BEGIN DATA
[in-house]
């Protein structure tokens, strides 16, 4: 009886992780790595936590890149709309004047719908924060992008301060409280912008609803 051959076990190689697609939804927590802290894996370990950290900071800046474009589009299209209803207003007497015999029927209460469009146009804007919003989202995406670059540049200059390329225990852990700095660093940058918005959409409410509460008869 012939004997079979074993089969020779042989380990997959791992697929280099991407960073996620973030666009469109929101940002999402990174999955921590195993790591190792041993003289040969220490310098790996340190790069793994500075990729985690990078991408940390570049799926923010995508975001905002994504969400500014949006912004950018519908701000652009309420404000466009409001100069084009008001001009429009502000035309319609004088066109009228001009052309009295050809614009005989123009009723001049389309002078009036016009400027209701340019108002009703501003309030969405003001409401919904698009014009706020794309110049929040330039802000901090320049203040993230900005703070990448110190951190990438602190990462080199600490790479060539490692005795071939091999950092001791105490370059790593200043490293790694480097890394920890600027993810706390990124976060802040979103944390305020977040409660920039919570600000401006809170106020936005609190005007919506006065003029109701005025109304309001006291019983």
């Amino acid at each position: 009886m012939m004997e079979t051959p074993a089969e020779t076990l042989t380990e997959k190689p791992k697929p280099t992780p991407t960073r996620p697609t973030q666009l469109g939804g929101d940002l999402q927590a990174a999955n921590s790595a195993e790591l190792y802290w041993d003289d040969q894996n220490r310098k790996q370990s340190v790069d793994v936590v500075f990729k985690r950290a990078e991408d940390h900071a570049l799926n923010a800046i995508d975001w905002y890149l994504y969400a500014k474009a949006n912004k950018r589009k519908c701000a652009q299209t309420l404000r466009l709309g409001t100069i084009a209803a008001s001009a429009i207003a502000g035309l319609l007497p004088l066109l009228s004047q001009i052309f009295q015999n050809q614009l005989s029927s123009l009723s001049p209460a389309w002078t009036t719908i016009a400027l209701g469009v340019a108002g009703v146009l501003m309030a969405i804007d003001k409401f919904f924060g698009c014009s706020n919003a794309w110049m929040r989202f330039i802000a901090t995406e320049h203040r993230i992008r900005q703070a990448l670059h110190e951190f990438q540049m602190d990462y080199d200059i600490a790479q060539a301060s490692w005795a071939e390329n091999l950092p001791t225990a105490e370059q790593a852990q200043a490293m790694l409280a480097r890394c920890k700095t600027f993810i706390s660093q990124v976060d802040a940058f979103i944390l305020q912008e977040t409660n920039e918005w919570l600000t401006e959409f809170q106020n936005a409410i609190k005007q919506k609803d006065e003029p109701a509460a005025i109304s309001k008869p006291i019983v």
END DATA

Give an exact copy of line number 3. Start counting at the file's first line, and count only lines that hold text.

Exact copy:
């Amino acid at each position: 009886m012939m004997e079979t051959p074993a089969e020779t076990l042989t380990e997959k190689p791992k697929p280099t992780p991407t960073r996620p697609t973030q666009l469109g939804g929101d940002l999402q927590a990174a999955n921590s790595a195993e790591l190792y802290w041993d003289d040969q894996n220490r310098k790996q370990s340190v790069d793994v936590v500075f990729k985690r950290a990078e991408d940390h900071a570049l799926n923010a800046i995508d975001w905002y890149l994504y969400a500014k474009a949006n912004k950018r589009k519908c701000a652009q299209t309420l404000r466009l709309g409001t100069i084009a209803a008001s001009a429009i207003a502000g035309l319609l007497p004088l066109l009228s004047q001009i052309f009295q015999n050809q614009l005989s029927s123009l009723s001049p209460a389309w002078t009036t719908i016009a400027l209701g469009v340019a108002g009703v146009l501003m309030a969405i804007d003001k409401f919904f924060g698009c014009s706020n919003a794309w110049m929040r989202f330039i802000a901090t995406e320049h203040r993230i992008r900005q703070a990448l670059h110190e951190f990438q540049m602190d990462y080199d200059i600490a790479q060539a301060s490692w005795a071939e390329n091999l950092p001791t225990a105490e370059q790593a852990q200043a490293m790694l409280a480097r890394c920890k700095t600027f993810i706390s660093q990124v976060d802040a940058f979103i944390l305020q912008e977040t409660n920039e918005w919570l600000t401006e959409f809170q106020n936005a409410i609190k005007q919506k609803d006065e003029p109701a509460a005025i109304s309001k008869p006291i019983v």